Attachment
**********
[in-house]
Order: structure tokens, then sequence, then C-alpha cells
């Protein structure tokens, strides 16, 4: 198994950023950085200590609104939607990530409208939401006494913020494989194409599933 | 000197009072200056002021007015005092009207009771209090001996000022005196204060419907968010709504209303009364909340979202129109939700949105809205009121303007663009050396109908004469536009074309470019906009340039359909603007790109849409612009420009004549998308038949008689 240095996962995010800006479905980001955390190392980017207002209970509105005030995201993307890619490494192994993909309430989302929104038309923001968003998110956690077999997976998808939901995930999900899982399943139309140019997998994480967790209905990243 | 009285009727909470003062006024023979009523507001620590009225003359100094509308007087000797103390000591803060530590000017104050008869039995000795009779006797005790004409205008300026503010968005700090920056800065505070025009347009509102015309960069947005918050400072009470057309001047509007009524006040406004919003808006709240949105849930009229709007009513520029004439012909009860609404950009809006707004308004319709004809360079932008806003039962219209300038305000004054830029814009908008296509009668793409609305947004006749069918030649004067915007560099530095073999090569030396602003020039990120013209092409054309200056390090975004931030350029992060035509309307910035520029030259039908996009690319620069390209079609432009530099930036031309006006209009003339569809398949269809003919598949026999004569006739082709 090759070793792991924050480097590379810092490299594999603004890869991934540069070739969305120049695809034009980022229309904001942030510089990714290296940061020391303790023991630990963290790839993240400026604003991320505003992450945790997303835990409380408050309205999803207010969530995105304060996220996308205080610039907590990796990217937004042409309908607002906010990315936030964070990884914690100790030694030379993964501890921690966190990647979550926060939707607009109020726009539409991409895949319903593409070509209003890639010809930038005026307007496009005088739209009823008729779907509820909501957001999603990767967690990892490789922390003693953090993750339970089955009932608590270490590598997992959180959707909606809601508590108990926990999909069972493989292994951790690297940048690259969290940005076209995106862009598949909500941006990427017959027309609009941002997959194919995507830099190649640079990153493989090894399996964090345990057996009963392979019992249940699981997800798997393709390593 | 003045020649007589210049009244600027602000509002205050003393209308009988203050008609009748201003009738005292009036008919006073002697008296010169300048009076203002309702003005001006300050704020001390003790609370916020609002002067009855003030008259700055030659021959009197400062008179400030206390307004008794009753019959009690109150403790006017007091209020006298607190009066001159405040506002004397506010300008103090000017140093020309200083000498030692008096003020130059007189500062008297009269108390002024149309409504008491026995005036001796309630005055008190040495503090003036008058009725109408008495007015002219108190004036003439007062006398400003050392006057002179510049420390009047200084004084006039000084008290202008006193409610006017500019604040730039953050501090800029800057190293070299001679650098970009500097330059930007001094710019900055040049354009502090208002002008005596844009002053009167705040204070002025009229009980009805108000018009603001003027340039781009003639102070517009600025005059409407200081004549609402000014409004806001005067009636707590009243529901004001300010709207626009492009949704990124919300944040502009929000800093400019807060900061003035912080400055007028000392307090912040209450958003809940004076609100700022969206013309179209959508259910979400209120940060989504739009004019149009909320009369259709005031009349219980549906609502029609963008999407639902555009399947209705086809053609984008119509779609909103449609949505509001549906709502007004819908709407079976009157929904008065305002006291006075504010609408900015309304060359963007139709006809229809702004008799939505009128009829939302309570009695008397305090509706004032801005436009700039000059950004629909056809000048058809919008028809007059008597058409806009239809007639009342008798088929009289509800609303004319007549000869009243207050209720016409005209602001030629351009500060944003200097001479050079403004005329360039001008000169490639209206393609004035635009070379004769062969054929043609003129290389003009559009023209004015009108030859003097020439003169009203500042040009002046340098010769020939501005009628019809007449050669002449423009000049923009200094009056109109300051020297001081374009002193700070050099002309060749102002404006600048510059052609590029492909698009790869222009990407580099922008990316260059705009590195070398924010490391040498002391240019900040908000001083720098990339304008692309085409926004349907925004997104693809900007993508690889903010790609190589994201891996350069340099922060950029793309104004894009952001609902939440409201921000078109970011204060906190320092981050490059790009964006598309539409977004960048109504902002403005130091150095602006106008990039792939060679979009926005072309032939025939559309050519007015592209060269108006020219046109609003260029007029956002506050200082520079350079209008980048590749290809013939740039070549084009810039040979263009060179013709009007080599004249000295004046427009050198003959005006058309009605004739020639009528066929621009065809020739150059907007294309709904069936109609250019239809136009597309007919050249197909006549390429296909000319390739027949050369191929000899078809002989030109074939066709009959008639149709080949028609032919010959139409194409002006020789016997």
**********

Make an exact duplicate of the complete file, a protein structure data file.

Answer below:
[in-house]
Order: structure tokens, then sequence, then C-alpha cells
């Protein structure tokens, strides 16, 4: 198994950023950085200590609104939607990530409208939401006494913020494989194409599933 | 000197009072200056002021007015005092009207009771209090001996000022005196204060419907968010709504209303009364909340979202129109939700949105809205009121303007663009050396109908004469536009074309470019906009340039359909603007790109849409612009420009004549998308038949008689 240095996962995010800006479905980001955390190392980017207002209970509105005030995201993307890619490494192994993909309430989302929104038309923001968003998110956690077999997976998808939901995930999900899982399943139309140019997998994480967790209905990243 | 009285009727909470003062006024023979009523507001620590009225003359100094509308007087000797103390000591803060530590000017104050008869039995000795009779006797005790004409205008300026503010968005700090920056800065505070025009347009509102015309960069947005918050400072009470057309001047509007009524006040406004919003808006709240949105849930009229709007009513520029004439012909009860609404950009809006707004308004319709004809360079932008806003039962219209300038305000004054830029814009908008296509009668793409609305947004006749069918030649004067915007560099530095073999090569030396602003020039990120013209092409054309200056390090975004931030350029992060035509309307910035520029030259039908996009690319620069390209079609432009530099930036031309006006209009003339569809398949269809003919598949026999004569006739082709 090759070793792991924050480097590379810092490299594999603004890869991934540069070739969305120049695809034009980022229309904001942030510089990714290296940061020391303790023991630990963290790839993240400026604003991320505003992450945790997303835990409380408050309205999803207010969530995105304060996220996308205080610039907590990796990217937004042409309908607002906010990315936030964070990884914690100790030694030379993964501890921690966190990647979550926060939707607009109020726009539409991409895949319903593409070509209003890639010809930038005026307007496009005088739209009823008729779907509820909501957001999603990767967690990892490789922390003693953090993750339970089955009932608590270490590598997992959180959707909606809601508590108990926990999909069972493989292994951790690297940048690259969290940005076209995106862009598949909500941006990427017959027309609009941002997959194919995507830099190649640079990153493989090894399996964090345990057996009963392979019992249940699981997800798997393709390593 | 003045020649007589210049009244600027602000509002205050003393209308009988203050008609009748201003009738005292009036008919006073002697008296010169300048009076203002309702003005001006300050704020001390003790609370916020609002002067009855003030008259700055030659021959009197400062008179400030206390307004008794009753019959009690109150403790006017007091209020006298607190009066001159405040506002004397506010300008103090000017140093020309200083000498030692008096003020130059007189500062008297009269108390002024149309409504008491026995005036001796309630005055008190040495503090003036008058009725109408008495007015002219108190004036003439007062006398400003050392006057002179510049420390009047200084004084006039000084008290202008006193409610006017500019604040730039953050501090800029800057190293070299001679650098970009500097330059930007001094710019900055040049354009502090208002002008005596844009002053009167705040204070002025009229009980009805108000018009603001003027340039781009003639102070517009600025005059409407200081004549609402000014409004806001005067009636707590009243529901004001300010709207626009492009949704990124919300944040502009929000800093400019807060900061003035912080400055007028000392307090912040209450958003809940004076609100700022969206013309179209959508259910979400209120940060989504739009004019149009909320009369259709005031009349219980549906609502029609963008999407639902555009399947209705086809053609984008119509779609909103449609949505509001549906709502007004819908709407079976009157929904008065305002006291006075504010609408900015309304060359963007139709006809229809702004008799939505009128009829939302309570009695008397305090509706004032801005436009700039000059950004629909056809000048058809919008028809007059008597058409806009239809007639009342008798088929009289509800609303004319007549000869009243207050209720016409005209602001030629351009500060944003200097001479050079403004005329360039001008000169490639209206393609004035635009070379004769062969054929043609003129290389003009559009023209004015009108030859003097020439003169009203500042040009002046340098010769020939501005009628019809007449050669002449423009000049923009200094009056109109300051020297001081374009002193700070050099002309060749102002404006600048510059052609590029492909698009790869222009990407580099922008990316260059705009590195070398924010490391040498002391240019900040908000001083720098990339304008692309085409926004349907925004997104693809900007993508690889903010790609190589994201891996350069340099922060950029793309104004894009952001609902939440409201921000078109970011204060906190320092981050490059790009964006598309539409977004960048109504902002403005130091150095602006106008990039792939060679979009926005072309032939025939559309050519007015592209060269108006020219046109609003260029007029956002506050200082520079350079209008980048590749290809013939740039070549084009810039040979263009060179013709009007080599004249000295004046427009050198003959005006058309009605004739020639009528066929621009065809020739150059907007294309709904069936109609250019239809136009597309007919050249197909006549390429296909000319390739027949050369191929000899078809002989030109074939066709009959008639149709080949028609032919010959139409194409002006020789016997």